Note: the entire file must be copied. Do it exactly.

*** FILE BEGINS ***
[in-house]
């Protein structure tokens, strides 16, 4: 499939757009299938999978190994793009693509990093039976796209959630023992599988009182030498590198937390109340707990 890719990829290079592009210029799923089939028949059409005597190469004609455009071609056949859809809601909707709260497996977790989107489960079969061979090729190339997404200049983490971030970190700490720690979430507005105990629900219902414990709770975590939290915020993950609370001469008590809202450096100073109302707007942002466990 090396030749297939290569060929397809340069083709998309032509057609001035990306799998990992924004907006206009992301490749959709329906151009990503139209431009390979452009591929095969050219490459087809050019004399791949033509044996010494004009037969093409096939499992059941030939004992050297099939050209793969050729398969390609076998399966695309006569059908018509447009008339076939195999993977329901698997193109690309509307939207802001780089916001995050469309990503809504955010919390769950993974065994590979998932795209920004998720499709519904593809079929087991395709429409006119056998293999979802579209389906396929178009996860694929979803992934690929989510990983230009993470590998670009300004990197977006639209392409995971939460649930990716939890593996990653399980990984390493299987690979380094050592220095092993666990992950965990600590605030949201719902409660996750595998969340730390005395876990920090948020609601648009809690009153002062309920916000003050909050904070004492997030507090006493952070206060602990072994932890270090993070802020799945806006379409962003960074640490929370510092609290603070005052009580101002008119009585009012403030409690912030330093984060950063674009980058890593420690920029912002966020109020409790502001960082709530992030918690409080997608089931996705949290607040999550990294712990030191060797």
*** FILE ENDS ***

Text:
[in-house]
């Protein structure tokens, strides 16, 4: 499939757009299938999978190994793009693509990093039976796209959630023992599988009182030498590198937390109340707990 890719990829290079592009210029799923089939028949059409005597190469004609455009071609056949859809809601909707709260497996977790989107489960079969061979090729190339997404200049983490971030970190700490720690979430507005105990629900219902414990709770975590939290915020993950609370001469008590809202450096100073109302707007942002466990 090396030749297939290569060929397809340069083709998309032509057609001035990306799998990992924004907006206009992301490749959709329906151009990503139209431009390979452009591929095969050219490459087809050019004399791949033509044996010494004009037969093409096939499992059941030939004992050297099939050209793969050729398969390609076998399966695309006569059908018509447009008339076939195999993977329901698997193109690309509307939207802001780089916001995050469309990503809504955010919390769950993974065994590979998932795209920004998720499709519904593809079929087991395709429409006119056998293999979802579209389906396929178009996860694929979803992934690929989510990983230009993470590998670009300004990197977006639209392409995971939460649930990716939890593996990653399980990984390493299987690979380094050592220095092993666990992950965990600590605030949201719902409660996750595998969340730390005395876990920090948020609601648009809690009153002062309920916000003050909050904070004492997030507090006493952070206060602990072994932890270090993070802020799945806006379409962003960074640490929370510092609290603070005052009580101002008119009585009012403030409690912030330093984060950063674009980058890593420690920029912002966020109020409790502001960082709530992030918690409080997608089931996705949290607040999550990294712990030191060797």